Alumni profile: Rohit Goyal, M.E. ’14
Getting aerial ride sharing off the ground at Uber Elevate
While sitting in hopelessly gridlocked traffic on the way to the airport, one may yearn for the ability to summon a flying taxi that could soar above the clogged highway and reach the terminal in a matter of minutes.
That daydream could be a reality. Alumnus Rohit Goyal, M.E. ’14, and his colleagues at Uber Elevate are hard-at-work on a fleet of small, electric air taxis that could be winging passengers to their destinations by 2023.
Goyal, who earned a master’s degree in engineering sciences at the Harvard John A. Paulson School of Engineering and Applied Sciences, is an operations planning strategy lead for Uber Elevate. He leads environmental, weather and airspace constraint projects, and helps draft the blueprint for how the service will operate.
“The market that we are trying to go after doesn’t exist right now, so facing the unknown is an exciting challenge,” he said. “People are enamored by the idea of flying taxis, but there are a lot of fine details on the back end we have to solve for this to actually make sense—how can it work from a business case, from an aerospace case, etc.?”
The Elevate team is working with seasoned aircraft manufacturers to develop electric aircraft which take-off and land vertically, eliminating the need for a runway. These aircraft must be quiet; the noise created by helicopter rotors is one reason they aren’t used more frequently for urban transit, Goyal explained.
Engineers are striving to make aircraft as quiet as possible, incorporating electric propulsion technology pioneered by NASA that will improve both safety and energy efficiency. At Uber, Goyal leads all the operational noise work to ensure minimal noise impact of these aircraft on non-flying public.
“Electric aviation has never been done before for passenger use,” he said. “This could be an important first step toward improving the sustainability of the entire aviation industry. And that’s the part of the job that I enjoy the most, just thinking that there will be a day when the work I’m doing today will make an impact for future generations.”
A desire to make an impact has driven Goyal throughout his career. While earning a bachelor’s degree in environmental engineering at the Indian Institute of Technology, he completed a summer research internship at MIT. He studied how water quality, biomass, and oxygen quantities fluctuate in the Singapore and Johor straits during different seasons.
The applied nature of the work inspired Goyal to return for a master’s degree at Harvard, working in the lab of Daniel Jacob, Vasco McCoy Family Professor of Atmospheric Chemistry and Environmental Engineering. He studied the global environmental impacts of commercial aviation in collaboration with MIT.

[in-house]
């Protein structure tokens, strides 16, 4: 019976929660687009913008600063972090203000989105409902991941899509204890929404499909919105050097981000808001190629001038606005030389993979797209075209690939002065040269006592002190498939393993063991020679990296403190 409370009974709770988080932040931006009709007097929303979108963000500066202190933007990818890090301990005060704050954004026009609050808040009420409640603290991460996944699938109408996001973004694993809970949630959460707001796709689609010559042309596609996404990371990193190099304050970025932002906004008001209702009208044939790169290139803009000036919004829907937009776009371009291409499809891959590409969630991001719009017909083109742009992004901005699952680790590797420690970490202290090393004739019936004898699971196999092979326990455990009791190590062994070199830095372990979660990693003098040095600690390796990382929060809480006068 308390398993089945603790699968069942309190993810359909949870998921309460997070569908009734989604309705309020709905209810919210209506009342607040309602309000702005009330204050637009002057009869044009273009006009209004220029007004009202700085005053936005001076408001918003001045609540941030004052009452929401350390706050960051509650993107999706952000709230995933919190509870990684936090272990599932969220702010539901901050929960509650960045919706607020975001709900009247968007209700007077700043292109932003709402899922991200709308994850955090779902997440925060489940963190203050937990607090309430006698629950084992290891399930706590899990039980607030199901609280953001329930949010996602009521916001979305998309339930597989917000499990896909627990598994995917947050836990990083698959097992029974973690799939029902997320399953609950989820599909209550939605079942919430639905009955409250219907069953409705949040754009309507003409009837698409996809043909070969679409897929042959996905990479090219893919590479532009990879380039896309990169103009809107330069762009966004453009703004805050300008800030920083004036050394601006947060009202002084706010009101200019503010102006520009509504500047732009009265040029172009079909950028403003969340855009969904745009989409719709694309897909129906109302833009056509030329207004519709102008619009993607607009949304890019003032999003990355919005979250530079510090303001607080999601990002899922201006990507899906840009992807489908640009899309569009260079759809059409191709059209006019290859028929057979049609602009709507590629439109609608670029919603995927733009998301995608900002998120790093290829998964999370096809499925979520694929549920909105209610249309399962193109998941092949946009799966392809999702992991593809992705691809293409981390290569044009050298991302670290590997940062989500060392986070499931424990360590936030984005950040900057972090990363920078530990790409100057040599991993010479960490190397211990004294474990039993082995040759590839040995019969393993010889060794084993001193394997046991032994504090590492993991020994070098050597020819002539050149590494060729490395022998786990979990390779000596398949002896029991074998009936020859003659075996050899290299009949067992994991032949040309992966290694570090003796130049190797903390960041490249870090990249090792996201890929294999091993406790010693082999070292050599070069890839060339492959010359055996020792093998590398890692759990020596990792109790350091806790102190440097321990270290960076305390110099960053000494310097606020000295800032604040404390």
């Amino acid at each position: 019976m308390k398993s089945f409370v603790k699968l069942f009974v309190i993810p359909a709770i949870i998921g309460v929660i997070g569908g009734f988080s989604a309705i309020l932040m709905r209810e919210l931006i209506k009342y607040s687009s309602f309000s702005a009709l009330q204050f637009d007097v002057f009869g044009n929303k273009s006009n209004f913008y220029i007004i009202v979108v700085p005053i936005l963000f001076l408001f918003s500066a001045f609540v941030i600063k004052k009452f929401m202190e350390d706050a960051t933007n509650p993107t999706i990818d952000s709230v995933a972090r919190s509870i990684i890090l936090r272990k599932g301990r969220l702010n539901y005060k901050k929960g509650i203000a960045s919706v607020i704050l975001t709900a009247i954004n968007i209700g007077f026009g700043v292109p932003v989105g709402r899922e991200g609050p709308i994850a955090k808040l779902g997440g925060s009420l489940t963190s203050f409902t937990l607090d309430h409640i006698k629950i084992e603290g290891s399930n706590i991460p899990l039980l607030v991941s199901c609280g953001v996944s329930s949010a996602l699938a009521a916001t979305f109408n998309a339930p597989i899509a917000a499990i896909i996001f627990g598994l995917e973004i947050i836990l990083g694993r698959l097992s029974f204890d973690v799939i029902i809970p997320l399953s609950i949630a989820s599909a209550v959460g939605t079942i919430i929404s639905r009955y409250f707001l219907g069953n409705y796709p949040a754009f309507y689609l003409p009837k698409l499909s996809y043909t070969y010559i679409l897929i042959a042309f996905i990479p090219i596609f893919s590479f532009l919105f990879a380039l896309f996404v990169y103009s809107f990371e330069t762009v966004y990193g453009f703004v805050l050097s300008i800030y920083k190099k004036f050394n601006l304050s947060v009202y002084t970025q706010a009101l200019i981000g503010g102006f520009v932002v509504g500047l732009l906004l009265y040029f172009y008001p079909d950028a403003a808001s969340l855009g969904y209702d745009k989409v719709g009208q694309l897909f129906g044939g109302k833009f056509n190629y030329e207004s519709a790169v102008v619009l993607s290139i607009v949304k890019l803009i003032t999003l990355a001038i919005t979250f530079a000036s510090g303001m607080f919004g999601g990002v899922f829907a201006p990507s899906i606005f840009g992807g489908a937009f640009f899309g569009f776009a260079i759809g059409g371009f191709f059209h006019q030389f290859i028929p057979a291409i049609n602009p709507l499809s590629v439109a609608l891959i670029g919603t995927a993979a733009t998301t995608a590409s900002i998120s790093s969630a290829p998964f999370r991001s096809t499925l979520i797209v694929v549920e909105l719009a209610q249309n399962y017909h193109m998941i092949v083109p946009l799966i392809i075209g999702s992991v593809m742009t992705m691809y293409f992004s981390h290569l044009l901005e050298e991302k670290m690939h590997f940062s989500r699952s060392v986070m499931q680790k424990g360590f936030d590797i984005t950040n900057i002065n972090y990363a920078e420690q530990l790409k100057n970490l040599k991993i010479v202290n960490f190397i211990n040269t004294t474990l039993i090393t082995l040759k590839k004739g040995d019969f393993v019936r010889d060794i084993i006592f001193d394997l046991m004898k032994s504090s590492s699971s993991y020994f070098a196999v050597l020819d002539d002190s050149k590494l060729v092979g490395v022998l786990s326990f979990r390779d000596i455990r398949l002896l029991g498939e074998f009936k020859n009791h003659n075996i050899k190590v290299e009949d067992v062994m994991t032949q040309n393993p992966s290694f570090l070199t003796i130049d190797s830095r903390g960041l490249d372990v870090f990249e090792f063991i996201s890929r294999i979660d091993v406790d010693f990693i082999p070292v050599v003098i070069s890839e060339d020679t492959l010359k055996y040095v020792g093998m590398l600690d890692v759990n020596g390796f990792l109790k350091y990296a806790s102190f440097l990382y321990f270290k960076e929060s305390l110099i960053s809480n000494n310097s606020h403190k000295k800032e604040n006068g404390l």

Goyal investigated in detail the impact of changes in flight altitude on ozone and methane. His work showed that the altitude at which the change in ozone column becomes zero was about 3 to 4 km higher than the usual cruise altitude of about 30,000 ft. Because of the global nature of this analysis, his work also concluded that certain regions in Asia are more sensitive to aviation emissions than U.S. or Europe.
“That project really came down to understanding the atmospheric chemistry at troposphere and stratosphere and understanding the interactions of ozone and methane at different altitudes” he said. “But if you have to fly higher, you would need more fuel, and there would be some economic cost there. So one needs to work out to see what sort of a balance we could find.”
Goyal worked closely with researchers at the Volpe National Transportation Systems Center during his research project, and joined the center’s aeronautics division after graduation.
He developed environmental monitoring tools for the Federal Aviation Administration, and also contributed to policy papers that helped prepare the federal government to negotiate international climate deals.
Looking to make a faster impact on industry, Goyal joined Booz Allen Hamilton, where he consulted with NASA on urban air mobility policy.
“NASA wanted to understand what their investment and engagement strategies should be in this new Urban Air Mobility landscape,” he said. “My role was to conduct a market study to determine if it was a good enough market for NASA to enter, and how they should invest their resources.”
Goyal has brought his expertise to Uber, where he is answering similar questions for the ride-sharing company.
While he’s excited to see the air taxi model get off the ground, he and his colleagues still have much to do before the anticipated 2023 pilot. Uber Elevate plans to launch in either Los Angeles, Dallas, or Melbourne, Australia.
They must balance quick innovation with an intense focus on safety, since mistakes in air travel could cost lives, he said. Though it is challenging to juggle so many different considerations, the chance to lead a new wave of innovation in the aviation industry brings Goyal a deep sense of satisfaction.
“I always wanted to be close to the latest and greatest technology. The most exciting part for me is to be part of this revolution as is happening,” he said. “Our work could fundamentally change how people move in cities, and even how people live day-to-day. There’s a lot of potential to make a positive change.”
Adam Zewe | 617-496-5878 | firstname.lastname@example.org